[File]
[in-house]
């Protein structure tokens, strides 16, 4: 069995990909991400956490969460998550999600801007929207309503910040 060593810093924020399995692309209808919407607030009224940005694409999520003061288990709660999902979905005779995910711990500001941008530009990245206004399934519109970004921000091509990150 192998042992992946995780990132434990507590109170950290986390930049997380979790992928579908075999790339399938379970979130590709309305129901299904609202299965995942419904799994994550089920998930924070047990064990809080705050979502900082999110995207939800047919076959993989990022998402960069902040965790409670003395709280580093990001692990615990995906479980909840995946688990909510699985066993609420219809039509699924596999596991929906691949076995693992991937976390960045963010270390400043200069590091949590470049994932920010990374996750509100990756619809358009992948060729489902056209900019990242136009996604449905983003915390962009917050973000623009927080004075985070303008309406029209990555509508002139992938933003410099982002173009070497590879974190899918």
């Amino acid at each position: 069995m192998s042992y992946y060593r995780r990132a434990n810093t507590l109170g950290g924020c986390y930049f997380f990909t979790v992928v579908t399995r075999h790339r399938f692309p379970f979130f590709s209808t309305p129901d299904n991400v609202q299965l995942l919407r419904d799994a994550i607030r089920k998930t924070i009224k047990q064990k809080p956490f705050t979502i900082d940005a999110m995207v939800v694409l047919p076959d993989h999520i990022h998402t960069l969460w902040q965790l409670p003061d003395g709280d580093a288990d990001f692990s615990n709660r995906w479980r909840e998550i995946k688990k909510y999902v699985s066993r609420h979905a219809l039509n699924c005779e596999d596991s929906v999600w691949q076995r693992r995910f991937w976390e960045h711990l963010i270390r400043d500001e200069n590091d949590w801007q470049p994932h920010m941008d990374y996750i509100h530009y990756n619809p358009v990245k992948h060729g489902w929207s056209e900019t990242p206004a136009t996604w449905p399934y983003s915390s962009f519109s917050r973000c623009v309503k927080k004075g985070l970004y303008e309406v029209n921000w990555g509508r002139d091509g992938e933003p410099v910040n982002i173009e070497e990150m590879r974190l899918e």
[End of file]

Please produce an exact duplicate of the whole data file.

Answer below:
[in-house]
């Protein structure tokens, strides 16, 4: 069995990909991400956490969460998550999600801007929207309503910040 060593810093924020399995692309209808919407607030009224940005694409999520003061288990709660999902979905005779995910711990500001941008530009990245206004399934519109970004921000091509990150 192998042992992946995780990132434990507590109170950290986390930049997380979790992928579908075999790339399938379970979130590709309305129901299904609202299965995942419904799994994550089920998930924070047990064990809080705050979502900082999110995207939800047919076959993989990022998402960069902040965790409670003395709280580093990001692990615990995906479980909840995946688990909510699985066993609420219809039509699924596999596991929906691949076995693992991937976390960045963010270390400043200069590091949590470049994932920010990374996750509100990756619809358009992948060729489902056209900019990242136009996604449905983003915390962009917050973000623009927080004075985070303008309406029209990555509508002139992938933003410099982002173009070497590879974190899918």
């Amino acid at each position: 069995m192998s042992y992946y060593r995780r990132a434990n810093t507590l109170g950290g924020c986390y930049f997380f990909t979790v992928v579908t399995r075999h790339r399938f692309p379970f979130f590709s209808t309305p129901d299904n991400v609202q299965l995942l919407r419904d799994a994550i607030r089920k998930t924070i009224k047990q064990k809080p956490f705050t979502i900082d940005a999110m995207v939800v694409l047919p076959d993989h999520i990022h998402t960069l969460w902040q965790l409670p003061d003395g709280d580093a288990d990001f692990s615990n709660r995906w479980r909840e998550i995946k688990k909510y999902v699985s066993r609420h979905a219809l039509n699924c005779e596999d596991s929906v999600w691949q076995r693992r995910f991937w976390e960045h711990l963010i270390r400043d500001e200069n590091d949590w801007q470049p994932h920010m941008d990374y996750i509100h530009y990756n619809p358009v990245k992948h060729g489902w929207s056209e900019t990242p206004a136009t996604w449905p399934y983003s915390s962009f519109s917050r973000c623009v309503k927080k004075g985070l970004y303008e309406v029209n921000w990555g509508r002139d091509g992938e933003p410099v910040n982002i173009e070497e990150m590879r974190l899918e």